Five hours, 22 minutes later I heard the words “Quan Loi, Loc Ninh, Song Be, now iss_ _g boarding passes. Front and ce_ter anyone _oing to these lo_ations”, the voice said over the loudspeaker as it intermittently crackled and cut-out. “The flight to Quan _oi, L_c Ninh, Son_ Be will _eave at 1430 _ours”, the announcer continued in a slow, monotonous tone, as if he had been sentenced to say these words everyday for eternity. “Get your boarding passes at _esk nu_ber 8. The flight _eaves at Gate 7. Th_t is all.”
“First time to Quan Loi?” the quiet voice behind me asked. “Yes, how can you tell?” I said as I turned and faced the sergeant. His jungle fatigues were faded and his boots were worn and coated with mud. The whiskers on his face were approaching two or three day’s length. He had an M-16 slung over his left shoulder. He smiled and pointed at my dark green shirt. “I haven’t seen fatigues as clean as yours in I don’t know how long,” he said as he smiled again. “They’re always a dead giveaway for a New Guy”. Don’t take offense; we were all new here at one time”, he continued in a friendly manner.
“Yes, I got in-country six days ago’, I replied. “Hey Sarge, you been to Quan Loi before?” I asked him. “Yes, that’s our base camp – the 1st Cav.,” he said as he pointed to the yellow and black horse patch on his shoulder. “What kind of a place is it?” I shot back. “Well”, he paused, “Let’s just say it’s the kind of place that will get under your skin, a place you’ll take a little bit home with you, and leave it at that. There sure are a lot worse places you could be going”, he tried to reassure me as he once again smiled at me.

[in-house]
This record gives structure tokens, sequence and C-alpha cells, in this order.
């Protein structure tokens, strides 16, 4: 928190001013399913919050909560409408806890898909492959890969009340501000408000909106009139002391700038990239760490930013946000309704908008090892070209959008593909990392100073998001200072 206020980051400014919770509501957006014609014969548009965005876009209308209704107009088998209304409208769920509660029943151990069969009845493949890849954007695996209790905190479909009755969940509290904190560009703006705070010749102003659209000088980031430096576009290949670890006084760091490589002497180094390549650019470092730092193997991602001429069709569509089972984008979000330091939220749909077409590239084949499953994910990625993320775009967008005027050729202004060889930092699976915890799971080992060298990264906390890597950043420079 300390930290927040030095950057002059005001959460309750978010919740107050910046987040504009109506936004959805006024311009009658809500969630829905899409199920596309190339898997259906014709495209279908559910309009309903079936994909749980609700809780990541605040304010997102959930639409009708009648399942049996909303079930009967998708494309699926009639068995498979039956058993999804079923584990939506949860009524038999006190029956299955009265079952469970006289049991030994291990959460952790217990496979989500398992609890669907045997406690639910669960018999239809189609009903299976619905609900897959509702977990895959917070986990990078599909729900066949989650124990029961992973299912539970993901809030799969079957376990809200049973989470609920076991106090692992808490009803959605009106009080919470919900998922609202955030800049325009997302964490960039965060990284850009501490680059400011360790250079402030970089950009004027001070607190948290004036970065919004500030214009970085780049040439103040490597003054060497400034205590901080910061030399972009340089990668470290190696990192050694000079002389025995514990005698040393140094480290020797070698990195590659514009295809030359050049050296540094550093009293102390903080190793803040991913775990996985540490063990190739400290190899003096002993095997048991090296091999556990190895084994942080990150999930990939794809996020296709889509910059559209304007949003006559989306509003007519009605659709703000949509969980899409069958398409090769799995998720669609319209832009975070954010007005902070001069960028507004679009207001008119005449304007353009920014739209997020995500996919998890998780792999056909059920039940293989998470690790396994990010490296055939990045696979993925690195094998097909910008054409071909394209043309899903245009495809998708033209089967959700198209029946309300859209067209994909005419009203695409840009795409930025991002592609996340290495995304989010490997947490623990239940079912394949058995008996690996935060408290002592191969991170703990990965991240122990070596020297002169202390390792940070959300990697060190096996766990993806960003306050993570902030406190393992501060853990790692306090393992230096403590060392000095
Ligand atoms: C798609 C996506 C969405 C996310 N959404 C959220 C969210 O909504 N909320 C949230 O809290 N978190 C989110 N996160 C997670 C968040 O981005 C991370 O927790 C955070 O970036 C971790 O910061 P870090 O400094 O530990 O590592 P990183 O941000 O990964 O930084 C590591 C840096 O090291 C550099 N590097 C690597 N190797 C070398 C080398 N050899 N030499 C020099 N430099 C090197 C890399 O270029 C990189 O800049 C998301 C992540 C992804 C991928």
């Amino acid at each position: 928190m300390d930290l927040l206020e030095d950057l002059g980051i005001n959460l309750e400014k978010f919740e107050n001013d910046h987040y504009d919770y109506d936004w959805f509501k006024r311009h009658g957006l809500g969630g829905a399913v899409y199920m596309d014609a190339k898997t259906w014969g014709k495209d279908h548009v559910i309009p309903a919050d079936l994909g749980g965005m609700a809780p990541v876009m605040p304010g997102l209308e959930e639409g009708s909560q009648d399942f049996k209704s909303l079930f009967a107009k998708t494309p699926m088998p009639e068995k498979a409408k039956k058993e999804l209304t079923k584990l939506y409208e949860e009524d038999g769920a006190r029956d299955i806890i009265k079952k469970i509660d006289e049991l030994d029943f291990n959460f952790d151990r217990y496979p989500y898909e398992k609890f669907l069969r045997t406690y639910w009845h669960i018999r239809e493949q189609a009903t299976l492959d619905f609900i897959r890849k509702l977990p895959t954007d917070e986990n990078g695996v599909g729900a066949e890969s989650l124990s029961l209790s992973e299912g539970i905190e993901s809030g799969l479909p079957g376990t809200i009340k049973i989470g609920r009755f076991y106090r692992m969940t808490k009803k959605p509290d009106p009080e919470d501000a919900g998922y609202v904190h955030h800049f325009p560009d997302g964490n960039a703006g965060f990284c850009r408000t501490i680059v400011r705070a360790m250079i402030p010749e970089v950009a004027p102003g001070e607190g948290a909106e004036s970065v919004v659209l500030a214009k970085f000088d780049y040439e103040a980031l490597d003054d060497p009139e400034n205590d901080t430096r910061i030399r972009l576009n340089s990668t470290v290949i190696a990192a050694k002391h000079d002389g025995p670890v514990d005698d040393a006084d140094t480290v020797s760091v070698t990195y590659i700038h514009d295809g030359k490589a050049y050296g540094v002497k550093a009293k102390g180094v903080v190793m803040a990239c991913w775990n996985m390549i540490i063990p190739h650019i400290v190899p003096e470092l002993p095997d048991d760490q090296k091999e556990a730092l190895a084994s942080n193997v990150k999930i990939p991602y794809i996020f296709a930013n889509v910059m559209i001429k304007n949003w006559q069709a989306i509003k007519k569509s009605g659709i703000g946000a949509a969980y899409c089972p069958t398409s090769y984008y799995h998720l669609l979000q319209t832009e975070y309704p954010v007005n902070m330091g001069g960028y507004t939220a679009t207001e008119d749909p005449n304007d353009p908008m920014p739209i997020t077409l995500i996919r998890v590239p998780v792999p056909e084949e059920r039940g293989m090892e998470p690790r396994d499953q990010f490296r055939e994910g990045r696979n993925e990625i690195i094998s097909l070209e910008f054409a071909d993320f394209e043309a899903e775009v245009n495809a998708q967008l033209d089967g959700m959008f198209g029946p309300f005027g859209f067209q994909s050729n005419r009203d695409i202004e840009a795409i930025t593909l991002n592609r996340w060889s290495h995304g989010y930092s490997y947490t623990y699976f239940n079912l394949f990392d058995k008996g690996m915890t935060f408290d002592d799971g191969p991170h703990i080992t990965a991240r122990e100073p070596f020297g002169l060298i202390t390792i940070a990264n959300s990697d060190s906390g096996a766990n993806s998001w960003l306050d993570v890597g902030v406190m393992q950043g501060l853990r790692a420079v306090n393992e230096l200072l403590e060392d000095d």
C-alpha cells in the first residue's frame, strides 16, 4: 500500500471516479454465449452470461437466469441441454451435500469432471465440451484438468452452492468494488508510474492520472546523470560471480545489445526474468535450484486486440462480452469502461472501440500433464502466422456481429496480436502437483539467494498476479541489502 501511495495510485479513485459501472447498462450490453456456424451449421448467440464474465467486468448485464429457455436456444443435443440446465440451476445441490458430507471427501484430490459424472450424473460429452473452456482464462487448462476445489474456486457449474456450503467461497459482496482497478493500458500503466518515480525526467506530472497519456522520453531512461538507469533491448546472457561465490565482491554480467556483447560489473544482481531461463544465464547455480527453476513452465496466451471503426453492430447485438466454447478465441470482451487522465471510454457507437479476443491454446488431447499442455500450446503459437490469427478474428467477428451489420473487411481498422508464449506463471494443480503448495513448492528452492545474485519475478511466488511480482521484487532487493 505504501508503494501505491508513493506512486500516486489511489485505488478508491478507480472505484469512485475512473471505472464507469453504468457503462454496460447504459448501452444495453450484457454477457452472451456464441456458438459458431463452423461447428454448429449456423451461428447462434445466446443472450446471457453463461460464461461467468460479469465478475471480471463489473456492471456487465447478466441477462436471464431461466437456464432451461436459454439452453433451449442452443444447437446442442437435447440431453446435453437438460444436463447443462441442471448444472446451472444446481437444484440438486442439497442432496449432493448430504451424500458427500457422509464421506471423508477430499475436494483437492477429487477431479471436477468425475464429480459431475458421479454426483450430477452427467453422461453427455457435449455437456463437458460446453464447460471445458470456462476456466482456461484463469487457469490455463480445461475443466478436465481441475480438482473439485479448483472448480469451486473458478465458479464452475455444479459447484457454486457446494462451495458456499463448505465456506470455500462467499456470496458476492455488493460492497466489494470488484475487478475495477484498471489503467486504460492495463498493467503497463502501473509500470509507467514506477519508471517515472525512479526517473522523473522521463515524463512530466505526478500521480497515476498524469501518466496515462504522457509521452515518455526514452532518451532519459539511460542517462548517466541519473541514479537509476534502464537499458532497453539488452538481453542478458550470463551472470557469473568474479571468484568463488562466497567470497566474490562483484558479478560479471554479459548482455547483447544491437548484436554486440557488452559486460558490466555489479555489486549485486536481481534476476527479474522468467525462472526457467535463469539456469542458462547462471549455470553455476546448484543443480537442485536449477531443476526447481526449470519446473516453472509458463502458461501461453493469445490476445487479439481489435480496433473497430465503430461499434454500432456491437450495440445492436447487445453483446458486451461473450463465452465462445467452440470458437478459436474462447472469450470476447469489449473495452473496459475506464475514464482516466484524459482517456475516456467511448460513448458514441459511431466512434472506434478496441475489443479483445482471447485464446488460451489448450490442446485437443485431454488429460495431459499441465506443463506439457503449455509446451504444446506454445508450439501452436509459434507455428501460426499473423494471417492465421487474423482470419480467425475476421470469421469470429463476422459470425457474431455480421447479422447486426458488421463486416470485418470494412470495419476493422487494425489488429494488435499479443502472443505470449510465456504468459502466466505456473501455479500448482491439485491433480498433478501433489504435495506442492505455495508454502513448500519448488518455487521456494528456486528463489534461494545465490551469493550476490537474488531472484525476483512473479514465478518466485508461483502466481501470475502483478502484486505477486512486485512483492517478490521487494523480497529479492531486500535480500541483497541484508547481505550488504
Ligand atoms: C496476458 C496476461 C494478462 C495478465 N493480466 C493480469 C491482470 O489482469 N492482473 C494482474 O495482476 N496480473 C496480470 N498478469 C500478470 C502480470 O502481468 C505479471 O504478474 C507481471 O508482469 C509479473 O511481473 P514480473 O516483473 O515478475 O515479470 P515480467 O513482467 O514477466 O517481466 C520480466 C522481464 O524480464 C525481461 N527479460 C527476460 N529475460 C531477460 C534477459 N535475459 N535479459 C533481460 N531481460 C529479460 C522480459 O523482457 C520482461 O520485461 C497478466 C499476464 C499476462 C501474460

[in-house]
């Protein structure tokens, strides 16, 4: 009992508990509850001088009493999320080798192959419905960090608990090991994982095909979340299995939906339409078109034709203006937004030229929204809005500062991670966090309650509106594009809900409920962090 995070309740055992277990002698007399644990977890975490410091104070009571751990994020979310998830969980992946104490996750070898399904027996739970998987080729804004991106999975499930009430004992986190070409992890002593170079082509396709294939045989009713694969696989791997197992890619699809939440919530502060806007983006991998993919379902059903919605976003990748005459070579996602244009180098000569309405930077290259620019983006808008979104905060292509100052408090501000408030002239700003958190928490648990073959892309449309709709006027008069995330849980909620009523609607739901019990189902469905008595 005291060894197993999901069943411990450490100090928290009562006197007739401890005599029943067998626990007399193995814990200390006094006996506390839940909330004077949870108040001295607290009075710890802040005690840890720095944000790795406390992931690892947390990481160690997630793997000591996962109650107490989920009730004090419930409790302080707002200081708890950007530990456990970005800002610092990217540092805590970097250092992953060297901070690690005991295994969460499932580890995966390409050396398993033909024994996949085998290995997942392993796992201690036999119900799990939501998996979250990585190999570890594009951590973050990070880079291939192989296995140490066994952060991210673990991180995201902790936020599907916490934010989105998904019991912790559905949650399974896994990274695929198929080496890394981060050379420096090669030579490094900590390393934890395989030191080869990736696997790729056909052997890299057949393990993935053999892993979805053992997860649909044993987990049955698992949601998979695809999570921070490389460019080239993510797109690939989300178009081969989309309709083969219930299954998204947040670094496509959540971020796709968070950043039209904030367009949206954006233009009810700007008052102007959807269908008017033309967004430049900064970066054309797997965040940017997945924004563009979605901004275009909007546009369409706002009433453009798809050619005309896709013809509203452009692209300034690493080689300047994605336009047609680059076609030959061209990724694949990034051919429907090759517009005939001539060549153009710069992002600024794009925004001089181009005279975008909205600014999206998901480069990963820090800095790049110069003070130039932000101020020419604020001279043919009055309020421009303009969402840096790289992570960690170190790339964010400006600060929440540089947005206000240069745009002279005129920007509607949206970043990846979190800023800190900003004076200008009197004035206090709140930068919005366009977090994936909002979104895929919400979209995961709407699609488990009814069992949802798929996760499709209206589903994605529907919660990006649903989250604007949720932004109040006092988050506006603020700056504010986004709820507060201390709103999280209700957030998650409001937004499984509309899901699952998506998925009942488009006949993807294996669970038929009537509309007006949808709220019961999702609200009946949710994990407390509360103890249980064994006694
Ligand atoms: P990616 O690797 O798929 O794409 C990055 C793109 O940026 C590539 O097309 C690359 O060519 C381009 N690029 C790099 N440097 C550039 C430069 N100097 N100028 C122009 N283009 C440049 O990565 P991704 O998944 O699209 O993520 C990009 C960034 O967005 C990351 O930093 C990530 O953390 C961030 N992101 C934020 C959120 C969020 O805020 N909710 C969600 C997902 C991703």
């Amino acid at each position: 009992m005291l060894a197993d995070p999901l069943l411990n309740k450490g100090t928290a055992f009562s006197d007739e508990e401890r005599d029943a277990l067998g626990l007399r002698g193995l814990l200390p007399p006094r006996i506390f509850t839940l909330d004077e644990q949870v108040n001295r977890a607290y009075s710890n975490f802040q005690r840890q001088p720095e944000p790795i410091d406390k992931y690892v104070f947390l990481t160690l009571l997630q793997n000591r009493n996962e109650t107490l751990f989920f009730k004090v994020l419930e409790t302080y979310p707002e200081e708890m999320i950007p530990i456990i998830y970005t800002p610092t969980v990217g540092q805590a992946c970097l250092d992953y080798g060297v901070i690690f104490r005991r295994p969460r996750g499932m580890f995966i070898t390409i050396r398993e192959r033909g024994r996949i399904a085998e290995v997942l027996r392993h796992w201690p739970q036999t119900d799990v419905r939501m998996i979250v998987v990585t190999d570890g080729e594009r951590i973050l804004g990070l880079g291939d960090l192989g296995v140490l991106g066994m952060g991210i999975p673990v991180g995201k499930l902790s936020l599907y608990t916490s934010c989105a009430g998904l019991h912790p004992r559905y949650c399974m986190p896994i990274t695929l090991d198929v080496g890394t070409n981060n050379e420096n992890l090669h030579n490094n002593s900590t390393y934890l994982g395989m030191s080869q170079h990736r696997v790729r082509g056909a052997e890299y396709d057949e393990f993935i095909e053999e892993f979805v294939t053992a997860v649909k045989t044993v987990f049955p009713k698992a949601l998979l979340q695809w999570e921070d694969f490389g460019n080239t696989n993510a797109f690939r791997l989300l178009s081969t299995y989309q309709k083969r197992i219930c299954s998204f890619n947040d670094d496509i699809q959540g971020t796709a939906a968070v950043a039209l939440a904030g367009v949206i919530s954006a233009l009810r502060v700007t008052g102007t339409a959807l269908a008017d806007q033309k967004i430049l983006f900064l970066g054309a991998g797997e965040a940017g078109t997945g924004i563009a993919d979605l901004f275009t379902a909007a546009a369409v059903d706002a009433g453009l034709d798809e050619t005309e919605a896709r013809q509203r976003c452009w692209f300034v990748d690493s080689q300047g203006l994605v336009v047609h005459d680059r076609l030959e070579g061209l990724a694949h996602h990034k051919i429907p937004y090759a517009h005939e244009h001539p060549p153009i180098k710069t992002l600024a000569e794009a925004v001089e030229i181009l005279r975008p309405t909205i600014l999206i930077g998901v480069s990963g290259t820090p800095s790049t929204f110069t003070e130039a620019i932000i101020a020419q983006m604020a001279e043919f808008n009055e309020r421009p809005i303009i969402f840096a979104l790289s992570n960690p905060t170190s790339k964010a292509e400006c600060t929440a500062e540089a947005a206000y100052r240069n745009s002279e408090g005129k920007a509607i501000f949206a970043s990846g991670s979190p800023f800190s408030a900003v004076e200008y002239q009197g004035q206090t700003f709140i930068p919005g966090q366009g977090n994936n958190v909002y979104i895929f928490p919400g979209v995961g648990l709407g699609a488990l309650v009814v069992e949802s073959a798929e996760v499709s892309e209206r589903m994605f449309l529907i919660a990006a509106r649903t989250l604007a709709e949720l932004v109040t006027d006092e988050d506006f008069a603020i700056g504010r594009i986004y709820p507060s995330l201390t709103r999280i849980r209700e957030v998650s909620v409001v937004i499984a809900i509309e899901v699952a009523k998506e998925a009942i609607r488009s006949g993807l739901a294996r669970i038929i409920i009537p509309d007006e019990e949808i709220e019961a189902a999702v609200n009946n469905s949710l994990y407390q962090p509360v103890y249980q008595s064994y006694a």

“One more, Sarge”, I pressed my luck. “Can you tell me what the hell is a Caribou?”
He looked at me with a puzzled expression on his face. I could see in his eyes that he wasn’t sure if I was pulling his leg, and then he replied as he slowly realized I wasn’t: “Oh, a Caribou, (PDF File) the airplane, that’s what you mean”, and he began to laugh, a laugh which seemed to be of relief. I’ll tell you,” he glanced at my name stenciled above my breast pocket. . ., “Wavra”, he hesitated. “A Caribou beats the hell out of the alternative any day, any time. If you ever have a choice between taking a convoy, a chopper or a Caribou to get someplace in this shit for a country, choose the chopper first, then the Caribou and just do your best to miss the convoy altogether. You’re going to get a first-person experience with a Caribou in just a little while. That’s what we’re riding to Quan Loi”.
The line of 40 or so guys moved swiftly through Gate 7 and soon we were almost running towards the back of a green and brown camouflage airplane which sat at the edge of the taxiway. I struggled to keep up. Most of my gear was in the heavy duffel slung over my shoulder and I carried a couple smaller Army-issue waterproof bags. As we approached, the short ramp at the rear of the plane slowly lowered. Just for an instant the back of the plane reminded me of a mouth on a huge alligator being opened. I was sweating now from carrying my bags and the wind from the twin propellers that were already running felt good on my face but the noise from them hurt my ears. “Is this thing really safe”, I thought. “Not very sleek looking to be an airplane”.